I was put into a coma so it's not the same but it was beautiful. Endless darkness and peace. Just peace. Not even a sense of self. Just an unbelievable feeling of peace and safety. No pain no nothing. Genuinely wish I could go back. u/jobfinished111
So you were consciously experiencing this darkness and peace. Were you able to think? u/pffftyeah
No thoughts. Just feeling. This sounds strange but I don't know if me/ego existed. I cannot express how beautiful it was. It brings tears to my eyes when I think of it. u/jobfinished111
This is really interesting. My grandma told me I had to "get up and leave." I tried explaining that I couldn't see anything and there were voices all around me that I could barely hear but her voice was very strong. After that, I saw her hand coming out of the darkness and touching my face. I woke up in an ambulance with an EMT cleaning blood off my face. u/thingstatgomoo
I've been defibrillated twice out of a tachycardia (when your heart beats extremely fast and doesn't effectively pump blood). Both times I remember being extremely scared and then like the worst impending doom feeling, and then almost like passing out and feeling the calmest ever. I don't remember coming back after being defibbed strangely enough. I had a lot of PTSD from the event and I honestly wonder if my brain just erased that part. u/DigitalAndrew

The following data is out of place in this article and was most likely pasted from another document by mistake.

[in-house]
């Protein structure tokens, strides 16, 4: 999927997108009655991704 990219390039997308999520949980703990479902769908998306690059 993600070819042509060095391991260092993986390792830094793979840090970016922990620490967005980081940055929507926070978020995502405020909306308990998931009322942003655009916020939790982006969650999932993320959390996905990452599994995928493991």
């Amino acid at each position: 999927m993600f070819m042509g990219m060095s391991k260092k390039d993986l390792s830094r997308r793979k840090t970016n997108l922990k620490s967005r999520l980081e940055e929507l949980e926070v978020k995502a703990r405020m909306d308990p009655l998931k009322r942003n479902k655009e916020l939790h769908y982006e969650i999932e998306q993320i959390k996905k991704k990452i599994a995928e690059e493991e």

I was 'killed' in a head-on with a semi. The reality turned to vibration and I was sucked out if they back off my skull. I found myself in a void completely comfortable and at peace and knowing full well I was dead. Went through a bit of a life review where a lot of things flashed through my mind and afterward, I saw the light. In my case however, the light was actually what my eyes were seeing from my slumped-over corpse... I saw my phone on the floor of my truck and had a thought that I wanted to get to the phone to say goodbye to my wife and kids and as I had that thought I was pulled into the light and back into my body. I'm an atheist which makes this whole experience a bit of a mind f*ck for me. I expected nothingness upon death which is exactly what I got but I was still conscious of it which I did not expect. Either way, I've been in pain for 8 years straight now for having pulled through. I'll just embrace death next time. u/Sarpanitu
Not me but my grandfather. He had a heart attack and he said before they shocked him back it was the most peaceful experience of his life. I hope his actual death 20 years later was just as peaceful. u/ayedeeachdee
Honestly, this may be the most comforting Reddit thread I’ve ever read. Dying is just fading into a deep sleep. I love that. I’m a little less afraid and can live a little more fully. Everyone should see this. Thank you. u/Blackwatchdoctor
Exactly this. Every time that I think about death I have a panic attack thinking of all the interpretations that people have of it. To think it could be anything like these wonderful people have said would be nice. u/glomaxx